When I turned thirty, I decided I was old enough not to have to justify myself to people who liked to lay down the rules on how things had to be done, when their rules didn't work for me.
Like the teacher of a sewing class I took, who dictated that proper tailors/seamstresses/sewers used only one particular size needle, and all others should be thrown away.
I kept those other needles. The one she favored worked for me in some circumstances, but not in others. I realized that, unless she was actually planning to come to my house and rifle through my sewing kit, it wasn't necessary to argue the matter with her. With that instructor and any other, I could adopt the practices that worked, adapt the ones that needed adjustment, and quietly abandon whatever didn't fit.
I'm thinking of this because yesterday morning I listened to a podcast where a guest was being interviewed about scheduling your writing. He said he wrote his X-number of words faithfully in the designated time, then shut off his mind and didn't think about writing at all outside of that. And tonight I was reading another, quite prolific, writer's blog posts on how one should approach writing in general. This writer has strong opinions about writing and rewriting, especially on the value of generating a clean first draft, letting go, and writing the next piece.
These stood out, because usually I can see myself using the advice I get from writing gurus. Maybe not now, but someday. But I've thought about it, and in these cases, it isn't so.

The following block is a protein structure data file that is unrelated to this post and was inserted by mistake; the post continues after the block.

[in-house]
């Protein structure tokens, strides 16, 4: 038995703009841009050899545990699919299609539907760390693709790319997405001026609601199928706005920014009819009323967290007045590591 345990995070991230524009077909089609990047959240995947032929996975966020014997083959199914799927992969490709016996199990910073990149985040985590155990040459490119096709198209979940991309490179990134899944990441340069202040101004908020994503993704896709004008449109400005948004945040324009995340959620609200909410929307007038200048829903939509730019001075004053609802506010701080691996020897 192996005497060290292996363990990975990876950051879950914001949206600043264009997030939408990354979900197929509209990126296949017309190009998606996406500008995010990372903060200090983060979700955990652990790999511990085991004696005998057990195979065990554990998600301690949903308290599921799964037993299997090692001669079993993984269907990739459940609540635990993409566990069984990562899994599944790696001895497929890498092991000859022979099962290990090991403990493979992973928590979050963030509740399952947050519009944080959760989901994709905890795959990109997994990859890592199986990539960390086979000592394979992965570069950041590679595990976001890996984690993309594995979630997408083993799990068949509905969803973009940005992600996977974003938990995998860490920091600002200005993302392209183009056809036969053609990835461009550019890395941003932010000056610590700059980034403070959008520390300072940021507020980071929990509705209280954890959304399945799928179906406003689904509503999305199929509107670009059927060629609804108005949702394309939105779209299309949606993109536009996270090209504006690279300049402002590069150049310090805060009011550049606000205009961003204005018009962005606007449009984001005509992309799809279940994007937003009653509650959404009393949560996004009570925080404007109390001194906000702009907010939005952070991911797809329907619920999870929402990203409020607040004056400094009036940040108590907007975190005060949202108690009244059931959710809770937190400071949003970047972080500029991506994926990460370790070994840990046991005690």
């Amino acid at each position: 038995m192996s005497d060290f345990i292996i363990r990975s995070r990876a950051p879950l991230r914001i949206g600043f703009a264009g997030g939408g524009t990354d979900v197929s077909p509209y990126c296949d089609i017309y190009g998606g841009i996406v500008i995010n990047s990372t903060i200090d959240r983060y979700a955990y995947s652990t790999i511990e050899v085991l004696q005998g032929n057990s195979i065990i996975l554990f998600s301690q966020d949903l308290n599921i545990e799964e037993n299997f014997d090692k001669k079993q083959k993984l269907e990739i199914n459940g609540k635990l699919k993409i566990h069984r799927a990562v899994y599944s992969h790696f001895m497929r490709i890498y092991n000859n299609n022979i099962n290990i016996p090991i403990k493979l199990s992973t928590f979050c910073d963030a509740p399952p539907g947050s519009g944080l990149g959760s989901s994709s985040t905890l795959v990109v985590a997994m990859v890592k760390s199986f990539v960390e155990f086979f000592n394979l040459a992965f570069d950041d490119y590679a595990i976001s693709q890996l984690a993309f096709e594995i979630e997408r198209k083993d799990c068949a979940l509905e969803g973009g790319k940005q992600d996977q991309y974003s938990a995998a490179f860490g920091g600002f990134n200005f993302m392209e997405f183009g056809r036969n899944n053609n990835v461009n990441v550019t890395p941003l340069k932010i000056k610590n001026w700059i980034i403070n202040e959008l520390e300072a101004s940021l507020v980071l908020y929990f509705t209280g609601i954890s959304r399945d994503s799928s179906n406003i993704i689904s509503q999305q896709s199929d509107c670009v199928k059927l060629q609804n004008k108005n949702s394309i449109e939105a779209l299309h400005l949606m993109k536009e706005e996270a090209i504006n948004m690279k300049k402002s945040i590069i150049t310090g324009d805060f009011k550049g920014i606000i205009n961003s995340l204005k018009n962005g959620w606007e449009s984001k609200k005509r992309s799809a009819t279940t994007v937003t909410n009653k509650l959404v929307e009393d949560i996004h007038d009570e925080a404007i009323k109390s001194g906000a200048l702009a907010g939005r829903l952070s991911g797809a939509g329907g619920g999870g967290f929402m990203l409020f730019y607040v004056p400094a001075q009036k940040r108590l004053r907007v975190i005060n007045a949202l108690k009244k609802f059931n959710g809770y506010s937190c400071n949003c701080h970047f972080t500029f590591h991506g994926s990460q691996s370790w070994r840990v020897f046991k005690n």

And that's fine. Someone else's proven practice may very possibly run counter to who I am and how my mind works. If that's the case, I can smile gently and let their advice go. E.g., a lot of my "writing" doesn't take place at my keyboard, it happens when my body's busy but my mind is free at my night job. And as for extruding a workable draft the first time, I don't even know who my characters are the first time around!
I'm not saying these more experienced writers have nothing to say to me. Certainly, writing story after story after story can get you to the point where you can whip off good prose without hours and days and weeks of polishing. Heck, if I would stop making perfectionistic edits to my WIP I could publish the blinking thing and get onto the next.
In other words, I might be able to adapt that advice to how I work, or maybe, I can adapt my work practices to better serve my writing.
But instantly embracing every last piece of writing advice isn't going to serve me. A lot of it is aimed towards keeping the novice out of trouble, but you'd think it was written by the finger of God on Mount Sinai. "Don't write prologues." Do you realize most of the books I've checked out from the library in the past couple of years have them? "Don't write in omniscient POV, it only leads to Narrative Intrusion." Ditto--- published authors love them an omniscient narrator. "Show, don't tell." Well, maybe, sometimes. But not everything is worth showing, and maybe "telling" can reveal a lot about your characters and the kind of people they are. "Get up an hour earlier in the morning and do your writing while you're fresh." Charming, but some of us have schedules or physical limitations that prevent that.
The point is, all the advice we get is good in its way. The question is, is it good for you and the work you're doing? To answer that, you have to know yourself. Those physical issues that keep you from getting up and writing at the crack of dawn they may be real impediments, or you may just be lazy. It's up to you to be honest with yourself and decide.
Adopt what fits, adapt what needs adjusting, and abandon the rest. Or maybe just set it aside for later. It may come in handy, and if you've kept yourself from justifying why it simply won't work, it'll be easier to adopt or adapt it when its time has come.